The potential public health and economic value of a hypothetical COVID-19 vaccine in the United States: Use of cost-effectiveness modeling to inform vaccination prioritization

Vaccine. 2021 Feb 12;39(7):1157-1164. doi: 10.1016/j.vaccine.2020.12.078. Epub 2021 Jan 6.


Background: Researchers are working at unprecedented speed to develop a SARS-CoV-2 vaccine. We aimed to assess the value of a hypothetical vaccine and its potential public health impact when prioritization is required due to supply constraints.

Methods: A Markov cohort model was used to estimate COVID-19 related direct medical costs and deaths in the United States (US), with and without implementation of a 60% efficacious vaccine. To prioritize the vaccine under constrained supply, the population was divided into tiers based on age; risk and age; and occupation and age; and outcomes were compared across one year under various supply assumptions. The incremental cost per quality-adjusted life-year (QALY) gained versus no vaccine was calculated for the entire adult population and for each tier in the three prioritization schemes.

Results: The incremental cost per QALY gained for the US adult population was $8,200 versus no vaccination. For the tiers at highest risk of complications from COVID-19, such as those ages 65 years and older, vaccination was cost-saving compared to no vaccination. The cost per QALY gained increased to over $94,000 for those with a low risk of hospitalization and death following infection. Results were most sensitive to infection incidence, vaccine price, the cost of treating COVID-19, and vaccine efficacy. Under the most optimistic supply scenario, the hypothetical vaccine may prevent 31% of expected deaths. As supply becomes more constrained, only 23% of deaths may be prevented. In lower supply scenarios, prioritization becomes more important to maximize the number of deaths prevented.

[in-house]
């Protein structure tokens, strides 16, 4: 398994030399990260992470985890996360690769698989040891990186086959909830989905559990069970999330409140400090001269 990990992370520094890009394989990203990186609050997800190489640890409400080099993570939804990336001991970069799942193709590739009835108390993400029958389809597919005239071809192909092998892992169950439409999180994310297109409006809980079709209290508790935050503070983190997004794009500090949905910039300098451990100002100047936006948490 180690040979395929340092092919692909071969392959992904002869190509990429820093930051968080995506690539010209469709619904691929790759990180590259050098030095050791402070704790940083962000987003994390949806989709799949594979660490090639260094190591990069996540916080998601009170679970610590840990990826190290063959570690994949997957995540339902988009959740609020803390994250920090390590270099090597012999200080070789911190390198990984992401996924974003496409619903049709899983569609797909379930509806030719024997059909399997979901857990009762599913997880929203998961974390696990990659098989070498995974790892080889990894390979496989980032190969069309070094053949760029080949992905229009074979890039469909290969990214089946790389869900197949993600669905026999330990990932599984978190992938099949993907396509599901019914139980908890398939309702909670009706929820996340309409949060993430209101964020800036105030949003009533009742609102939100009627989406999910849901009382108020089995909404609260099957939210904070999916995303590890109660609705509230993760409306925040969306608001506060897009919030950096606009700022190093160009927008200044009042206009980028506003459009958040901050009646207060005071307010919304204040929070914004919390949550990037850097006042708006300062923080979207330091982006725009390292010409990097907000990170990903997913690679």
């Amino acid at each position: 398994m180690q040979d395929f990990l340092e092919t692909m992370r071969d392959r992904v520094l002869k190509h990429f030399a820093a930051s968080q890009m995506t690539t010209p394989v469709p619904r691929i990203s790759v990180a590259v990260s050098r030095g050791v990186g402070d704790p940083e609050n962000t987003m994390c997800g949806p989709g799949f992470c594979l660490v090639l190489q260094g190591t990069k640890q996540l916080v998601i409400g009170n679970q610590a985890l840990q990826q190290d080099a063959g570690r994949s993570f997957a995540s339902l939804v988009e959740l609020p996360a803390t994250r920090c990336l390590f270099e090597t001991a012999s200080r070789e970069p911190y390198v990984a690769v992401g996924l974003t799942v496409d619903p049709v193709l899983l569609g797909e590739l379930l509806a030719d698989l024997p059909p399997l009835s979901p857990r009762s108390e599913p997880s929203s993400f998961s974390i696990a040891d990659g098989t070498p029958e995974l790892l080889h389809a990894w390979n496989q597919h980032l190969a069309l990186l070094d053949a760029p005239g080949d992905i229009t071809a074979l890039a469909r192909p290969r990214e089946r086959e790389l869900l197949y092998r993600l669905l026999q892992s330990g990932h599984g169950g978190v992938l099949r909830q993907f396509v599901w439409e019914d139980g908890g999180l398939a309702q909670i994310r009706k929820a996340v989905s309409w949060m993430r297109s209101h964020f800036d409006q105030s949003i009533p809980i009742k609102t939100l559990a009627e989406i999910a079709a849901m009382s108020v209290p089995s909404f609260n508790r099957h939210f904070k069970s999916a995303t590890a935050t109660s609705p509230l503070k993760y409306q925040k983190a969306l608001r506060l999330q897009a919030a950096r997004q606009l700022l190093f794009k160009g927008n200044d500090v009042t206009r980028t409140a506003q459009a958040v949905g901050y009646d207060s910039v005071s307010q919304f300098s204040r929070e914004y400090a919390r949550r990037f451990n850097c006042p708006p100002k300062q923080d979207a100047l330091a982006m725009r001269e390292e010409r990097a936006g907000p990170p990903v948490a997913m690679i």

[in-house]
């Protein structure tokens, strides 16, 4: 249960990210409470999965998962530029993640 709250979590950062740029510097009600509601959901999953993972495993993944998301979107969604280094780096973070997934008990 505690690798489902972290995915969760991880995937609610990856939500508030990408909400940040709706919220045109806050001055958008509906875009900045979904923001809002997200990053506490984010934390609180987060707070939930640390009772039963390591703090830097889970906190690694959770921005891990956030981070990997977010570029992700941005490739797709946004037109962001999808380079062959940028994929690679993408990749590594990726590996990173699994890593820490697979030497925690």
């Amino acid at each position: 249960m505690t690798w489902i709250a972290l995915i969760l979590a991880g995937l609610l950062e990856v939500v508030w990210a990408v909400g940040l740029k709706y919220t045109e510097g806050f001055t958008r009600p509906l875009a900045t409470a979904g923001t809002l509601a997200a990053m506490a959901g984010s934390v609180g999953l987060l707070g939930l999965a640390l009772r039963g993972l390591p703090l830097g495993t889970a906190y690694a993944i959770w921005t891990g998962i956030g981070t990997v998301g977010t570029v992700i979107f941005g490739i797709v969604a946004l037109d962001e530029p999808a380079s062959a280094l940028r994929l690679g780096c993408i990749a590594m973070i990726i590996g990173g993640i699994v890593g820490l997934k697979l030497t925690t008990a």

Conclusions: A COVID-19 vaccine is predicted to be good value for money (cost per QALY gained <$50,000). The speed at which an effective vaccine can be made available will determine how much morbidity and mortality may be prevented in the US.

Keywords: COVID-19; Coronavirus; Cost-effectiveness analysis; Economic analysis; SARS-CoV-2; Vaccine.

Publication types

  • Research Support, Non-U.S. Gov't

MeSH terms

  • Adolescent
  • Adult
  • Aged
  • COVID-19 / economics*
  • COVID-19 / prevention & control*
  • COVID-19 Vaccines*
  • Cost-Benefit Analysis*
  • Humans
  • Middle Aged
  • Public Health
  • Quality-Adjusted Life Years
  • United States
  • Vaccination / economics*
  • Young Adult


  • COVID-19 Vaccines